FAIRMONT - So far, Erin Muller is beating the odds against a rare and aggressive form of cancer. It has come at a cost.
Since the Fairmont woman's diagnosis of thymic carcinoma in July 2009, she has been in and out of hospitals. Earlier this week she was in Chicago receiving preventive radiation treatment.
"We can't call it in remission, because [thymic carcinoma] has never not come back," Muller explained. "It really is a different life."
Thymic carcinoma involves the thymic gland under the breastbone in children.
"It's where you get your antibodies when you're young," Muller said. "Then it disappears. But mine didn't disappear; it had a cancer cell in it and it began to grow."
Thymic carcinoma occurs more often in women, usually developing between the ages of 40 and 60. It is considered terminal.
"After the first time, it's estimated that there's only one to two years before a recurrence," Muller said. "The life expectancy is about 12 to 24 months, and I'm now at 27 months."
The only symptom Muller had before the diagnosis was a persistent cough that wouldn't go away for three months. A chest X-ray revealed the tumor.
"It was so large there was no time for chemo," Muller said. "They weren't even sure if they could perform surgery, and they gave me two months to live. I started making goals to try to have at least one more of everything. One more birthday, one more Christmas, one more Easter, then I got to see another grandchild born. That baby is now nine months old."
Spending time with her grandchildren is bittersweet for Muller.
"When I think of them, it's hard to know I won't see them graduate, and that I won't be an incredibly young great-grandma," she said. "But we're still trying to do some fun things ... It's a challenge, and I'm trying not to be a burden, and try to put a positive look on my face."
But she admits it's not always easy staying positive. From all of the radiation treatment, she has breathing issues, with only a 15 percent lung capacity and no use of her diaphragm. She has been getting high doses of radiation every three months to attempt to fend off the recurrence.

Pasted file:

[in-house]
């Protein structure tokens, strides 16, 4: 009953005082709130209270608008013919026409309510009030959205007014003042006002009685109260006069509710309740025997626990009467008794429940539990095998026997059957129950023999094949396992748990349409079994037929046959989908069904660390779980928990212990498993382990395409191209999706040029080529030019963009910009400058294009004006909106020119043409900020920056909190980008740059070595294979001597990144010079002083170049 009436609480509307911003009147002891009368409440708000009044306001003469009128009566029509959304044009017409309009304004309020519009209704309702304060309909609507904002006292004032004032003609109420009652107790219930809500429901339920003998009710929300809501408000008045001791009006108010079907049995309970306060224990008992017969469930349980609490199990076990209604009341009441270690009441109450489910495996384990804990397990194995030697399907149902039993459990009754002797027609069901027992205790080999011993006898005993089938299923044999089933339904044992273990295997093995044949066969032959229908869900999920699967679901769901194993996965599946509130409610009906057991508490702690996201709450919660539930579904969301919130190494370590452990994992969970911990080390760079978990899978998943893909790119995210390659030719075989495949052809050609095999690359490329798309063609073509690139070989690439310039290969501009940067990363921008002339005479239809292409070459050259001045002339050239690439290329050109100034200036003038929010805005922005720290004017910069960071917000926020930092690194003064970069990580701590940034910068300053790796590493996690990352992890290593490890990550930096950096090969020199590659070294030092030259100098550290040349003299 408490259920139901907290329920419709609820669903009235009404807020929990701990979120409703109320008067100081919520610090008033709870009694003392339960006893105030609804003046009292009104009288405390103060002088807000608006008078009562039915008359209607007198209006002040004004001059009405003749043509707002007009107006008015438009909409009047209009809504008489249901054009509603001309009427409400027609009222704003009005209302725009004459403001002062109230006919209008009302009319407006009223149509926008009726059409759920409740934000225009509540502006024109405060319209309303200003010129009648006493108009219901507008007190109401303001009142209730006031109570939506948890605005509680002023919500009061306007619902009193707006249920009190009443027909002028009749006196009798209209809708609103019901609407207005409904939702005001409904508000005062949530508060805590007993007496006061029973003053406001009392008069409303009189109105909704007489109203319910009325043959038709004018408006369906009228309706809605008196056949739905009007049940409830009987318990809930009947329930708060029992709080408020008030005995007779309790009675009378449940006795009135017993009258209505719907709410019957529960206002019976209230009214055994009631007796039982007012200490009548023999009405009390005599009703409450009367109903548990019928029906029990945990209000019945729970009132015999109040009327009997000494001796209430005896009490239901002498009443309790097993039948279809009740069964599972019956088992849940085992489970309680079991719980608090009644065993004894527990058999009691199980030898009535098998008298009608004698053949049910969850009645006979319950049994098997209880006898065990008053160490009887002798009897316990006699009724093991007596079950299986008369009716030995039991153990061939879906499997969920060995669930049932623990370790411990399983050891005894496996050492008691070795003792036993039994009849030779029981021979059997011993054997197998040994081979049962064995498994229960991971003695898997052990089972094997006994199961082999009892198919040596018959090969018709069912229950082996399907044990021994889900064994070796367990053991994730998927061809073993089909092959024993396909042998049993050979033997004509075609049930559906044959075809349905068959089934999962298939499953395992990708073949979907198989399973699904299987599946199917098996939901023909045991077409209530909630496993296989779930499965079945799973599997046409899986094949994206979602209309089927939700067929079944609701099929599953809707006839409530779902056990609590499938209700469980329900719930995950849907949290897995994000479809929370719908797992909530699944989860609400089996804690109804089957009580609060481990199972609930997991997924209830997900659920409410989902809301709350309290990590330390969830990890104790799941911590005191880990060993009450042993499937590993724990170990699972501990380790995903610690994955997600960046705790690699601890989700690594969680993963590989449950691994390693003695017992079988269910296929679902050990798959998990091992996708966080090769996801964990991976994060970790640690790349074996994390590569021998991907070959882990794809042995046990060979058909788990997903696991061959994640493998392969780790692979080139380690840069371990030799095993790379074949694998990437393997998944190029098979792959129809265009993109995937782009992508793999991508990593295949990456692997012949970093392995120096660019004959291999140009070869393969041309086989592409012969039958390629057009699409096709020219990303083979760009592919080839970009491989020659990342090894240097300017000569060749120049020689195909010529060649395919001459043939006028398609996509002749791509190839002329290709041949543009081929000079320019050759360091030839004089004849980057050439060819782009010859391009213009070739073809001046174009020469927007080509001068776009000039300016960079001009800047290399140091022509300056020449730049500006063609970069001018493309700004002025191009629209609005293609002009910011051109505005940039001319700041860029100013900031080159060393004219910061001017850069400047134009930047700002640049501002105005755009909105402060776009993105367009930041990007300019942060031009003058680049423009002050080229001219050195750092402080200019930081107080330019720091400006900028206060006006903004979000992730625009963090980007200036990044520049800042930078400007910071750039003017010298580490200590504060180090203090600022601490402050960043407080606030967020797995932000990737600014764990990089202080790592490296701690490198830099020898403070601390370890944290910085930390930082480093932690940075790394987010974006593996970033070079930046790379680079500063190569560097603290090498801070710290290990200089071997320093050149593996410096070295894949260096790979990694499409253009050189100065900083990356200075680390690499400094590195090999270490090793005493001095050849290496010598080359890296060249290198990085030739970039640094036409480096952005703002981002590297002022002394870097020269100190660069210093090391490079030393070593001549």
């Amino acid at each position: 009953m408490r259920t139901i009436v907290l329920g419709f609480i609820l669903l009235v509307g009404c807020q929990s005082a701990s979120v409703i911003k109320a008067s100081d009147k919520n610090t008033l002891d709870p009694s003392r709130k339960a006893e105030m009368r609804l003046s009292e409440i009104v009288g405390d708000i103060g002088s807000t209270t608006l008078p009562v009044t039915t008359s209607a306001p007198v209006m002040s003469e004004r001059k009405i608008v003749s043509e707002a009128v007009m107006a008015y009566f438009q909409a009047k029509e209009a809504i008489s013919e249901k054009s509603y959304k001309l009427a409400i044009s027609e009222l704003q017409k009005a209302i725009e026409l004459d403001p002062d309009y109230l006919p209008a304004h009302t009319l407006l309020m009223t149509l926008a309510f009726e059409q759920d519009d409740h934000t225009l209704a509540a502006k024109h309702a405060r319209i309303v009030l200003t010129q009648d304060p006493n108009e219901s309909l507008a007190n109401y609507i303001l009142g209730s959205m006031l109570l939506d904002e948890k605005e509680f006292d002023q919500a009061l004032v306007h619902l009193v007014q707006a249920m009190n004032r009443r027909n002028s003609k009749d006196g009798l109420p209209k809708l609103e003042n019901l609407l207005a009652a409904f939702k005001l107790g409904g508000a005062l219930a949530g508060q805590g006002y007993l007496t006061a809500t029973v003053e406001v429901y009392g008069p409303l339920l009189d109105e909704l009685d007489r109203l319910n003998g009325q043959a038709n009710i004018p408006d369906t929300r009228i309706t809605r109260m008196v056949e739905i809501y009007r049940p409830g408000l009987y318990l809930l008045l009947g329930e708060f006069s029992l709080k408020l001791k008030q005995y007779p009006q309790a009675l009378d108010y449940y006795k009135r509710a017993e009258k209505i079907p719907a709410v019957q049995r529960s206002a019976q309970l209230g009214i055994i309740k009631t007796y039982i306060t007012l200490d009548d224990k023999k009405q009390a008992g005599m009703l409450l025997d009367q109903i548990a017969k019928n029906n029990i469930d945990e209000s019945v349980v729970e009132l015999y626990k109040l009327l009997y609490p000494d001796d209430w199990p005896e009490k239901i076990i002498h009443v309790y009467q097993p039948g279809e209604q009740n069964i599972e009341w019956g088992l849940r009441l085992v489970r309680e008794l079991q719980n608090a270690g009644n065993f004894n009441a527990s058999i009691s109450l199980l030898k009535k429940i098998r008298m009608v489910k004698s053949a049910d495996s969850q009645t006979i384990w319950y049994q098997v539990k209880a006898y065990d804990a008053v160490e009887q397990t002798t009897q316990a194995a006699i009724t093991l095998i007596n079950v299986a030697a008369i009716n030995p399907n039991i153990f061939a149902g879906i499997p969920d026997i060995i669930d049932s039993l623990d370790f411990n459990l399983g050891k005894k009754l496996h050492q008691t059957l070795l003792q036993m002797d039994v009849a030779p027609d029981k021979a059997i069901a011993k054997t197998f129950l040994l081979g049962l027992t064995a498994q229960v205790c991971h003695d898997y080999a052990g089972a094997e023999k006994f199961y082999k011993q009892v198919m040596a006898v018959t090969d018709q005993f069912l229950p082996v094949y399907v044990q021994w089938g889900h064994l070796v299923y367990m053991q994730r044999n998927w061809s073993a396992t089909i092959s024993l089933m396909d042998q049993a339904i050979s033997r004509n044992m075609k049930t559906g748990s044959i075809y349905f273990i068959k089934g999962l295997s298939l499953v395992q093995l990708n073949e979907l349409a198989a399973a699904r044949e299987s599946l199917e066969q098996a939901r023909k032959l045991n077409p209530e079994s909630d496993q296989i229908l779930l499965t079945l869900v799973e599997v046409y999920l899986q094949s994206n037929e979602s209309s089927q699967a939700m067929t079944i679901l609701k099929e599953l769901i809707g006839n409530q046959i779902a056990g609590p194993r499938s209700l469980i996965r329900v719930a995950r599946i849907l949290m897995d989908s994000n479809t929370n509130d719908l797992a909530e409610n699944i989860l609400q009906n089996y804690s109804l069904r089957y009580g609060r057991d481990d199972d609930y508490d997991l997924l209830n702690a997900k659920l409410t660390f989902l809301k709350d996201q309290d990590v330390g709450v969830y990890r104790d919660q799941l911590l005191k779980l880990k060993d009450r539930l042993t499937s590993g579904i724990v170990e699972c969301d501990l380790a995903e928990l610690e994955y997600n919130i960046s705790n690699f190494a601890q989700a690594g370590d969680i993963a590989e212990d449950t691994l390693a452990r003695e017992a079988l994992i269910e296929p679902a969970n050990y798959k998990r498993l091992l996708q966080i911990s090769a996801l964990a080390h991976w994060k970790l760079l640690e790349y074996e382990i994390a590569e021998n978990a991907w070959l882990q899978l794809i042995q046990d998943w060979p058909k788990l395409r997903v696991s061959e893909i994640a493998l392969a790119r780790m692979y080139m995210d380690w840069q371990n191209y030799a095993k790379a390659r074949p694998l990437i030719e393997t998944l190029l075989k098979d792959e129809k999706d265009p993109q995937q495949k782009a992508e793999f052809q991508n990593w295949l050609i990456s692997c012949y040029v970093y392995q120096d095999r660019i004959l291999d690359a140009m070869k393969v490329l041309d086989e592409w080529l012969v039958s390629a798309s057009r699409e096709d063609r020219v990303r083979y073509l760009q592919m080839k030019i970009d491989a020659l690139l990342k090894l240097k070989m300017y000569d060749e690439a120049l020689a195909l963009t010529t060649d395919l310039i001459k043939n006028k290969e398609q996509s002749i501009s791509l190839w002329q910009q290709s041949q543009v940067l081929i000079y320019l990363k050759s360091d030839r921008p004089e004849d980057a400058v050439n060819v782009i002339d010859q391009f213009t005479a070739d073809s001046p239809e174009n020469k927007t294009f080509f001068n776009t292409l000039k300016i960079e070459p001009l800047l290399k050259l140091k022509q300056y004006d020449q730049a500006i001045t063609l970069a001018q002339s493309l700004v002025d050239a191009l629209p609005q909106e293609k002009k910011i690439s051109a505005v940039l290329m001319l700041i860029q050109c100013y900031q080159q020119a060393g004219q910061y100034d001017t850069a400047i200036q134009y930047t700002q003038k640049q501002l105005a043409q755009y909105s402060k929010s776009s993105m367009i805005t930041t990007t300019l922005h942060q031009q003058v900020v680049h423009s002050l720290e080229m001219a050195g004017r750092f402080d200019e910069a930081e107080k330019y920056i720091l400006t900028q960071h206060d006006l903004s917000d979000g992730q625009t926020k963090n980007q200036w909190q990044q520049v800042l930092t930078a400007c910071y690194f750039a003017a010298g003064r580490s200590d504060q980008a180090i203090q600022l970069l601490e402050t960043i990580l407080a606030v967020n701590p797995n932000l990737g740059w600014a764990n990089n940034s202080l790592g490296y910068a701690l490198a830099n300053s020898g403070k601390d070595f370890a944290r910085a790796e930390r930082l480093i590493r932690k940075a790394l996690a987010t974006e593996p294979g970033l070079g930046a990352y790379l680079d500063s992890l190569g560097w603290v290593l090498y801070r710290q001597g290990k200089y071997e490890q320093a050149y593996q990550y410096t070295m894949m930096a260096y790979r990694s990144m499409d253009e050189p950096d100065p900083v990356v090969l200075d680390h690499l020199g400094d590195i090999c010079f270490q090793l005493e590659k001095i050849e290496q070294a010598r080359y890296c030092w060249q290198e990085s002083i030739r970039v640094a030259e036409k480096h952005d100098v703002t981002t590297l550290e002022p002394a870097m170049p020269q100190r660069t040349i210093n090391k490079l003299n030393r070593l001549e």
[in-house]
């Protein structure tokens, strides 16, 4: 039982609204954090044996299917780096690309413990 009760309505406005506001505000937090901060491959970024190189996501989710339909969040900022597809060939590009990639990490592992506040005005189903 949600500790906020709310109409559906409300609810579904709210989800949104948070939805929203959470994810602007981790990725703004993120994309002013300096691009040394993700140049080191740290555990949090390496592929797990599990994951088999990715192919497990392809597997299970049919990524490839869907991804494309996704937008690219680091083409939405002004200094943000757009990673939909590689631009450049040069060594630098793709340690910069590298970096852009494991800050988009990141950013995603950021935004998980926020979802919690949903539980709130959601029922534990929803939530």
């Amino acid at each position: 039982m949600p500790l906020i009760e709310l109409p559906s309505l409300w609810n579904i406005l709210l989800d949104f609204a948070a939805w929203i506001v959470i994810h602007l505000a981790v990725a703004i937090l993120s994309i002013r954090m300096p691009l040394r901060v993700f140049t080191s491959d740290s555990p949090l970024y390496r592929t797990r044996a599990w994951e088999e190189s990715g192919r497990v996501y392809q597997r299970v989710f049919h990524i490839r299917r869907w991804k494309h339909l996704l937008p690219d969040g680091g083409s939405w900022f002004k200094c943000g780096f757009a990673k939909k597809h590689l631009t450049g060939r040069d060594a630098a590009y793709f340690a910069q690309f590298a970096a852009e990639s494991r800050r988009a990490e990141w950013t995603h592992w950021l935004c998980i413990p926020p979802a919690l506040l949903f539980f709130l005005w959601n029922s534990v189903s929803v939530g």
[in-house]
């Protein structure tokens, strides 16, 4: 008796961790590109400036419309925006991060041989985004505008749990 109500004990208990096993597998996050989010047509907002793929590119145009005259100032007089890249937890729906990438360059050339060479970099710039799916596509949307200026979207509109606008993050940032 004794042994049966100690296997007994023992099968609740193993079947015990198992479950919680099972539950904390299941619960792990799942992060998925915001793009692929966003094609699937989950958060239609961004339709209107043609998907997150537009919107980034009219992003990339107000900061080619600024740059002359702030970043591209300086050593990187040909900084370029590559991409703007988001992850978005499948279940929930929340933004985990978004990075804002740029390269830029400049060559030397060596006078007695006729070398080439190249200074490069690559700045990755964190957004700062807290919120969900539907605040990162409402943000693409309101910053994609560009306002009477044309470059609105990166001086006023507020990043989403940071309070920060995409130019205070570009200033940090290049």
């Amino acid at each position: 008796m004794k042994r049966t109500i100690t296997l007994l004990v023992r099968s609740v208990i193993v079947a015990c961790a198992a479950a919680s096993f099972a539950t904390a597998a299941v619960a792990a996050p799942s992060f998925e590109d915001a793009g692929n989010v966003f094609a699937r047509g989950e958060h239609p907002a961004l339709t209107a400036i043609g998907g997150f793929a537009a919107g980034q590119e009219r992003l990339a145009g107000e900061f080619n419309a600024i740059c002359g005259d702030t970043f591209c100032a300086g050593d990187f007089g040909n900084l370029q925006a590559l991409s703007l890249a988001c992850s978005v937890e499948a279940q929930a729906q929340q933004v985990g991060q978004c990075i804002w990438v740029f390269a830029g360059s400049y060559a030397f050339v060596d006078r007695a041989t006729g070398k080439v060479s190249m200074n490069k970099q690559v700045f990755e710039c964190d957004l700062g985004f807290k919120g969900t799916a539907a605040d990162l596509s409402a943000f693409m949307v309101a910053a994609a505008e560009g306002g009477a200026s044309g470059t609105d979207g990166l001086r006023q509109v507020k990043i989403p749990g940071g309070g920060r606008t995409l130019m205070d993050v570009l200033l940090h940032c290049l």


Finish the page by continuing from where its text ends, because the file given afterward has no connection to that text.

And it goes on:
"I miss people and being productive," Muller said. "I have worked since I was 14, and now it's strange not being able to do that anymore."
But she's been doing things for family and friends instead.
"Once with my girlfriends, we did massages; we had the hot wax, rollers and oils; we gave each other manicures," she recalled. "We ate food, all the stuff that we usually feel guilty about eating."
Muller has been making friends at the Cancer Center in Chicago.
"You become close to a lot of people," she said. "They're friendly and there's a lot of hope. Not false hope, but hopeful ... We get that feeling we're cared about, and it holds us over for a long time."
A benefit is being held for Muller 11 a.m. to 2 p.m. Saturday at Cedar Creek Park in Fairmont. The event includes a lunch for a donation.
"Everyone knows that they're going to die, but it's different when you're thinking about it every day," she said. "We got to talking about it, and I realized I want to have my wake when I'm alive. I mean, there's food, and everyone says nice things about you. Why wouldn't I want to be there?"